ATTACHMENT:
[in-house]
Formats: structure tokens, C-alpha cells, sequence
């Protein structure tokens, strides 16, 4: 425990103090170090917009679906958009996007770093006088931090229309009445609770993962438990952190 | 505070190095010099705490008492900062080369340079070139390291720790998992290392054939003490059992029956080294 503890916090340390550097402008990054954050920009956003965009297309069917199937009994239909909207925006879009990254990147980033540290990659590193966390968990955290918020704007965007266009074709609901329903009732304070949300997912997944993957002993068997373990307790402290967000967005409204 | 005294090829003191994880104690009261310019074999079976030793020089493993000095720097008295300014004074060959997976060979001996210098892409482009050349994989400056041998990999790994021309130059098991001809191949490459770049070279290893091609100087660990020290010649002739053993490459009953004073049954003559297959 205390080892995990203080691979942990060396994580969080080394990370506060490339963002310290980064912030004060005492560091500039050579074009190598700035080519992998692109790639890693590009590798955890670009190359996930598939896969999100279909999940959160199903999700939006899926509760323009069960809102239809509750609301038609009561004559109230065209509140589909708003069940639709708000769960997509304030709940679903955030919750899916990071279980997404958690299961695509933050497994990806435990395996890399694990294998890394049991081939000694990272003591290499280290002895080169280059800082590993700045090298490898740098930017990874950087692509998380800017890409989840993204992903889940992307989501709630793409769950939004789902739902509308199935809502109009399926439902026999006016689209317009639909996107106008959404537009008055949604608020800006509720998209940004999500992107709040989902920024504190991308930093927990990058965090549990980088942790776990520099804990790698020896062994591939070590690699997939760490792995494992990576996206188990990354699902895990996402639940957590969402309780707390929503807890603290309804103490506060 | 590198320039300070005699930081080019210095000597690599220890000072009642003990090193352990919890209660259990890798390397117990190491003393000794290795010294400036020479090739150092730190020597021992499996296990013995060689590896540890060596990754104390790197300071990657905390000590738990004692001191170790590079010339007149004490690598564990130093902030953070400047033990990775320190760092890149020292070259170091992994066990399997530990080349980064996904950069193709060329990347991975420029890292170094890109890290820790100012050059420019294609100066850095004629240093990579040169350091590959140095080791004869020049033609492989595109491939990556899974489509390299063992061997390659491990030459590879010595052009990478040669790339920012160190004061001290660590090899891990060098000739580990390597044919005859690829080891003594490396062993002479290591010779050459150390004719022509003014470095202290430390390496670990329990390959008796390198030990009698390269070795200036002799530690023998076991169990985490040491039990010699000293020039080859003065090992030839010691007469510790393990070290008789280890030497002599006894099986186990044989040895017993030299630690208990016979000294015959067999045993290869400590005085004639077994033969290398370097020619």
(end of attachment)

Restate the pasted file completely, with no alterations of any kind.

[in-house]
Formats: structure tokens, C-alpha cells, sequence
């Protein structure tokens, strides 16, 4: 425990103090170090917009679906958009996007770093006088931090229309009445609770993962438990952190 | 505070190095010099705490008492900062080369340079070139390291720790998992290392054939003490059992029956080294 503890916090340390550097402008990054954050920009956003965009297309069917199937009994239909909207925006879009990254990147980033540290990659590193966390968990955290918020704007965007266009074709609901329903009732304070949300997912997944993957002993068997373990307790402290967000967005409204 | 005294090829003191994880104690009261310019074999079976030793020089493993000095720097008295300014004074060959997976060979001996210098892409482009050349994989400056041998990999790994021309130059098991001809191949490459770049070279290893091609100087660990020290010649002739053993490459009953004073049954003559297959 205390080892995990203080691979942990060396994580969080080394990370506060490339963002310290980064912030004060005492560091500039050579074009190598700035080519992998692109790639890693590009590798955890670009190359996930598939896969999100279909999940959160199903999700939006899926509760323009069960809102239809509750609301038609009561004559109230065209509140589909708003069940639709708000769960997509304030709940679903955030919750899916990071279980997404958690299961695509933050497994990806435990395996890399694990294998890394049991081939000694990272003591290499280290002895080169280059800082590993700045090298490898740098930017990874950087692509998380800017890409989840993204992903889940992307989501709630793409769950939004789902739902509308199935809502109009399926439902026999006016689209317009639909996107106008959404537009008055949604608020800006509720998209940004999500992107709040989902920024504190991308930093927990990058965090549990980088942790776990520099804990790698020896062994591939070590690699997939760490792995494992990576996206188990990354699902895990996402639940957590969402309780707390929503807890603290309804103490506060 | 590198320039300070005699930081080019210095000597690599220890000072009642003990090193352990919890209660259990890798390397117990190491003393000794290795010294400036020479090739150092730190020597021992499996296990013995060689590896540890060596990754104390790197300071990657905390000590738990004692001191170790590079010339007149004490690598564990130093902030953070400047033990990775320190760092890149020292070259170091992994066990399997530990080349980064996904950069193709060329990347991975420029890292170094890109890290820790100012050059420019294609100066850095004629240093990579040169350091590959140095080791004869020049033609492989595109491939990556899974489509390299063992061997390659491990030459590879010595052009990478040669790339920012160190004061001290660590090899891990060098000739580990390597044919005859690829080891003594490396062993002479290591010779050459150390004719022509003014470095202290430390390496670990329990390959008796390198030990009698390269070795200036002799530690023998076991169990985490040491039990010699000293020039080859003065090992030839010691007469510790393990070290008789280890030497002599006894099986186990044989040895017993030299630690208990016979000294015959067999045993290869400590005085004639077994033969290398370097020619």